Seeing a “campus is closing” e-mail has become an absolute shock. A sheet of solid ice didn’t close campus, nor did a wind chill of about 40 below zero; instead, Fort Hays State University finally closed its doors – after noon, of course – after a near white-out blizzard on Monday morning.
Managing Editor Eric Bader criticized the cancellation procedures in a column written after the first case of severe winter weather, but since then, winter weather ravaged Hays twice in two different forms.
I’m grateful for Monday’s cancellation, but now that the awful weather has passed – we hope, anyway – a survey of the last few weeks and the university’s handling of severe weather is absolutely necessary.
First, the ice day was outrageous. I can understand not canceling for snow in certain cases, but ice usually cinches a cancellation. For more on that, just read the “Cold as ice” column from two issues ago.
As for the severe cold of 40 degrees below, hardly anyone seems to have any perspective on the issue of parking procedures on campus. This applies to ice as well, but students living in the dorms and apartments within a certain radius of Fort Hays are not allowed to park in certain on-campus zones. If you live in Wiest and your first class is in Rarick Hall, you have to trek the massive Wiest parking lot, follow the roads that pass Wooster, cross the length of Tomanek Hall, then cross through the quad all the way to the end of campus on the edge of 8th Street. It’s about a ten-minute walk, give or take a couple of minutes.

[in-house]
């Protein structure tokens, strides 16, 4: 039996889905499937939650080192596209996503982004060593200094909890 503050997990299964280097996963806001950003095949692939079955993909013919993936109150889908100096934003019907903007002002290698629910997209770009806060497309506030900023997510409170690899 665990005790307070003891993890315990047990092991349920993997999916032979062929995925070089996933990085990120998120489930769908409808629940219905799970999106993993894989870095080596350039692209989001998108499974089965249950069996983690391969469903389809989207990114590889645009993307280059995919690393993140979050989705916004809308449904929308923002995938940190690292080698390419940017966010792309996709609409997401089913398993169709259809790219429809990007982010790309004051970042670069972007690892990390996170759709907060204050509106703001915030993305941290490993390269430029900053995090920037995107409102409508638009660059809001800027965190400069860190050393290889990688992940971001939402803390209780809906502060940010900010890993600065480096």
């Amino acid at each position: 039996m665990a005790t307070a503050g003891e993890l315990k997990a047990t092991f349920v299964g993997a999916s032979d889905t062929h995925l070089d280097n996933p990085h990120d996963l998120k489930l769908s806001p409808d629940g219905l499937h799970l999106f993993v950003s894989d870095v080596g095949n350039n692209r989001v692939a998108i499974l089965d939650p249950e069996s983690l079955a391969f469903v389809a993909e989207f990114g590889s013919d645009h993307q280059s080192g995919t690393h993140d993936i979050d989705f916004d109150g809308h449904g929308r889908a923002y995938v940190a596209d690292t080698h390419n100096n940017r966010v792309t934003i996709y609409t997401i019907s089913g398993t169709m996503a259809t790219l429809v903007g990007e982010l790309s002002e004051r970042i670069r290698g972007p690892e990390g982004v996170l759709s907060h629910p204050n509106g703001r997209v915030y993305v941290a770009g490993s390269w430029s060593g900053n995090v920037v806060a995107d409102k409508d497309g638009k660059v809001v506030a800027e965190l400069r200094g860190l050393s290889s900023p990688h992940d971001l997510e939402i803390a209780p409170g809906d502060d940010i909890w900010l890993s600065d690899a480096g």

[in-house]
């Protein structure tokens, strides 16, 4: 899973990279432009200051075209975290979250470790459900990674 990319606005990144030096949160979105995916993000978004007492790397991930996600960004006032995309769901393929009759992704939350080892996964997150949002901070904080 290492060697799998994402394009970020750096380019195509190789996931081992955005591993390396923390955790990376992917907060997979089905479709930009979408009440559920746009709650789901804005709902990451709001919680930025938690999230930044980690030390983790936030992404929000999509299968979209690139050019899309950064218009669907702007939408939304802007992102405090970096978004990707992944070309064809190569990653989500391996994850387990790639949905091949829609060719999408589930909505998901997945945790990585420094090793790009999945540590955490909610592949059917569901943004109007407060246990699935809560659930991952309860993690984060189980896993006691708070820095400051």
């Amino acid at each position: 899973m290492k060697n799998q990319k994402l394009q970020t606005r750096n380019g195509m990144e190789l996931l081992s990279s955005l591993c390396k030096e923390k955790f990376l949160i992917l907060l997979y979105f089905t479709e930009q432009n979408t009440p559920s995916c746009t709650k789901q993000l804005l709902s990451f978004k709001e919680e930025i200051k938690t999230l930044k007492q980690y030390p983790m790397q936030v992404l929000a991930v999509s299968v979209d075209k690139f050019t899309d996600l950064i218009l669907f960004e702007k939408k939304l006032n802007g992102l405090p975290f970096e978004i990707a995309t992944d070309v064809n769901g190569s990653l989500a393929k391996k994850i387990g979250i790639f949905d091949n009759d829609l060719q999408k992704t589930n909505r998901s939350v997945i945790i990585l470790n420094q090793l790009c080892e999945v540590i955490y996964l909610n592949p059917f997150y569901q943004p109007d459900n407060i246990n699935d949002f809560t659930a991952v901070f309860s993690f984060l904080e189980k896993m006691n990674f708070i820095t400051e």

Have a little sympathy here. Trying to ensure that every student makes it to class every single day isn’t worth the potential injury or illness resulting from walking in sub-zero temperatures across the length of a university. I can withstand horrible winter weather. It’s understandable to continue, business as usual, in the midst of a standard Kansas winter storm. But over these past few weeks, Hays did reach cancellation conditions three times.
I guess I don’t understand where priorities lie for the university. I’ve seen students walk into classrooms running fevers, claiming that missing class would somehow destroy their academic or extra-curricular lives. What has education come to?
We’d rather the campus be stricken with illness and broken limbs then call off classes for a day. From what I’ve heard from friends in certain majors, some professors don’t exactly show up 100 percent of the time without a layer of ice on the ground.
I recall, as a freshman, coming to class only to find it was canceled with an attendance sheet lying on a table for everyone to sign, its purpose apparently to prove we showed up for nothing.
Some at this university do not seem to take attendance all too seriously.
It may have been a rare case, but the weather was, indeed, dangerous enough to warrant canceling classes three times, perhaps even four, considering Hays prefers to wait until 4 p.m. to properly clear the main roads. Kansas University closed twice, and Kansas State closed two and a half days. There’s no shame in it.
Given the varied and apocalyptic storms hitting in quick succession, campus should have closed at least three times in the last three weeks.